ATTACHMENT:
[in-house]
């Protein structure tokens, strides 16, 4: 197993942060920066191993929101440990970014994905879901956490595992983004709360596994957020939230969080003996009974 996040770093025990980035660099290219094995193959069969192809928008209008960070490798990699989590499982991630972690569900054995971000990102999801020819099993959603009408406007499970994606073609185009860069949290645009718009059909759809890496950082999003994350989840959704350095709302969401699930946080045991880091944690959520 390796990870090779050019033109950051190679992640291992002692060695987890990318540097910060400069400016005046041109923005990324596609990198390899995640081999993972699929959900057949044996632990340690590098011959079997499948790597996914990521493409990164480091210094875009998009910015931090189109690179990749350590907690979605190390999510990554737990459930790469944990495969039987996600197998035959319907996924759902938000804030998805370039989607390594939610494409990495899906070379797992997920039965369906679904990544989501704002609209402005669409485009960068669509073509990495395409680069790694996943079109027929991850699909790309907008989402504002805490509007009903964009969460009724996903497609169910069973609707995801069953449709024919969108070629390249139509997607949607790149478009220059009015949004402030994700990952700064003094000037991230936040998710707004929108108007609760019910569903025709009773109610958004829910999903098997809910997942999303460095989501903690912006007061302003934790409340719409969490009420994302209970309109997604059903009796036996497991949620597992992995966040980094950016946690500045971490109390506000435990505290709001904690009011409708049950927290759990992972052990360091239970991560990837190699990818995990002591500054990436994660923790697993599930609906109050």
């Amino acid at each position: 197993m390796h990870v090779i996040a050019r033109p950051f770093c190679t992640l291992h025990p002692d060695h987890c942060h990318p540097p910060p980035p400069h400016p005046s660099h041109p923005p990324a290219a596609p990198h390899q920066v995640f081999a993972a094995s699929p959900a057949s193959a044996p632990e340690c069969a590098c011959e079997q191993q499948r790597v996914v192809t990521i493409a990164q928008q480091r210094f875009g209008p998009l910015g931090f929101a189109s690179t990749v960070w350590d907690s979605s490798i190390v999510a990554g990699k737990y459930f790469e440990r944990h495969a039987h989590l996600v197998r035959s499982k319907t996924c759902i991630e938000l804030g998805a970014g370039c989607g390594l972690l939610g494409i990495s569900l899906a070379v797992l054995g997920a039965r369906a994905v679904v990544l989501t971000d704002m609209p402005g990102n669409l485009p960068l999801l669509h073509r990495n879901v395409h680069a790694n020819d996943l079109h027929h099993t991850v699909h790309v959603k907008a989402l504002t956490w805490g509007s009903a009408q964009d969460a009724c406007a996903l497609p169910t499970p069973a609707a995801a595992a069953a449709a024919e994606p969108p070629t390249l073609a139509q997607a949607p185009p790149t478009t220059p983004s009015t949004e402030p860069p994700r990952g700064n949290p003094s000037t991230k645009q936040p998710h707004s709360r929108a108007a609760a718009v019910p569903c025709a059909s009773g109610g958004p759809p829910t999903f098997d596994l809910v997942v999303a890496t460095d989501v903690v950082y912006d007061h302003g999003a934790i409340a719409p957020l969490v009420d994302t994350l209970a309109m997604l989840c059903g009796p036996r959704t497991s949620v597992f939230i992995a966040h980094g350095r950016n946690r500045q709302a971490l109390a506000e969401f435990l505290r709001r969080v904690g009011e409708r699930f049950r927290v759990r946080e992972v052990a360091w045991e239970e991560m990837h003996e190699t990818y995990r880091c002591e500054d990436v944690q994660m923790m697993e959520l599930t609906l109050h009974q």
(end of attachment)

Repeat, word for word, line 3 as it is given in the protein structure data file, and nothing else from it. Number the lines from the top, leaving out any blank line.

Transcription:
């Amino acid at each position: 197993m390796h990870v090779i996040a050019r033109p950051f770093c190679t992640l291992h025990p002692d060695h987890c942060h990318p540097p910060p980035p400069h400016p005046s660099h041109p923005p990324a290219a596609p990198h390899q920066v995640f081999a993972a094995s699929p959900a057949s193959a044996p632990e340690c069969a590098c011959e079997q191993q499948r790597v996914v192809t990521i493409a990164q928008q480091r210094f875009g209008p998009l910015g931090f929101a189109s690179t990749v960070w350590d907690s979605s490798i190390v999510a990554g990699k737990y459930f790469e440990r944990h495969a039987h989590l996600v197998r035959s499982k319907t996924c759902i991630e938000l804030g998805a970014g370039c989607g390594l972690l939610g494409i990495s569900l899906a070379v797992l054995g997920a039965r369906a994905v679904v990544l989501t971000d704002m609209p402005g990102n669409l485009p960068l999801l669509h073509r990495n879901v395409h680069a790694n020819d996943l079109h027929h099993t991850v699909h790309v959603k907008a989402l504002t956490w805490g509007s009903a009408q964009d969460a009724c406007a996903l497609p169910t499970p069973a609707a995801a595992a069953a449709a024919e994606p969108p070629t390249l073609a139509q997607a949607p185009p790149t478009t220059p983004s009015t949004e402030p860069p994700r990952g700064n949290p003094s000037t991230k645009q936040p998710h707004s709360r929108a108007a609760a718009v019910p569903c025709a059909s009773g109610g958004p759809p829910t999903f098997d596994l809910v997942v999303a890496t460095d989501v903690v950082y912006d007061h302003g999003a934790i409340a719409p957020l969490v009420d994302t994350l209970a309109m997604l989840c059903g009796p036996r959704t497991s949620v597992f939230i992995a966040h980094g350095r950016n946690r500045q709302a971490l109390a506000e969401f435990l505290r709001r969080v904690g009011e409708r699930f049950r927290v759990r946080e992972v052990a360091w045991e239970e991560m990837h003996e190699t990818y995990r880091c002591e500054d990436v944690q994660m923790m697993e959520l599930t609906l109050h009974q």